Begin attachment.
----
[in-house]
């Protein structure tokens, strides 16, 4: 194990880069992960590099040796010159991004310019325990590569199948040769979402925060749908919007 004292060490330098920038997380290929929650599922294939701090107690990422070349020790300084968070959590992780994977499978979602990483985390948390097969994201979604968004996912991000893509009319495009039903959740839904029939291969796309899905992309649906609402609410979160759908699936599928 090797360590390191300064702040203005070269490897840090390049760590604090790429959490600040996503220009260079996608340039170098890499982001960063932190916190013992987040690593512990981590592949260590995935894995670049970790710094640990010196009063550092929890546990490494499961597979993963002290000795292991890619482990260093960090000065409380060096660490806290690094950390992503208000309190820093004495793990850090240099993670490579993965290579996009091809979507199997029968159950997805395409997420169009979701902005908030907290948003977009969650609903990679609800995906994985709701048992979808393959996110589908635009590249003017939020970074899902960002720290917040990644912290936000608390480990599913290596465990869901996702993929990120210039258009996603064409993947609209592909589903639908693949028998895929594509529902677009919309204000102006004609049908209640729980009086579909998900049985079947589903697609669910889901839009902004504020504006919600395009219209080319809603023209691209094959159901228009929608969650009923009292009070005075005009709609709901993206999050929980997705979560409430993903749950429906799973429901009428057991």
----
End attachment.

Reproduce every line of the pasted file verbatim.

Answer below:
[in-house]
């Protein structure tokens, strides 16, 4: 194990880069992960590099040796010159991004310019325990590569199948040769979402925060749908919007 004292060490330098920038997380290929929650599922294939701090107690990422070349020790300084968070959590992780994977499978979602990483985390948390097969994201979604968004996912991000893509009319495009039903959740839904029939291969796309899905992309649906609402609410979160759908699936599928 090797360590390191300064702040203005070269490897840090390049760590604090790429959490600040996503220009260079996608340039170098890499982001960063932190916190013992987040690593512990981590592949260590995935894995670049970790710094640990010196009063550092929890546990490494499961597979993963002290000795292991890619482990260093960090000065409380060096660490806290690094950390992503208000309190820093004495793990850090240099993670490579993965290579996009091809979507199997029968159950997805395409997420169009979701902005908030907290948003977009969650609903990679609800995906994985709701048992979808393959996110589908635009590249003017939020970074899902960002720290917040990644912290936000608390480990599913290596465990869901996702993929990120210039258009996603064409993947609209592909589903639908693949028998895929594509529902677009919309204000102006004609049908209640729980009086579909998900049985079947589903697609669910889901839009902004504020504006919600395009219209080319809603023209691209094959159901228009929608969650009923009292009070005075005009709609709901993206999050929980997705979560409430993903749950429906799973429901009428057991």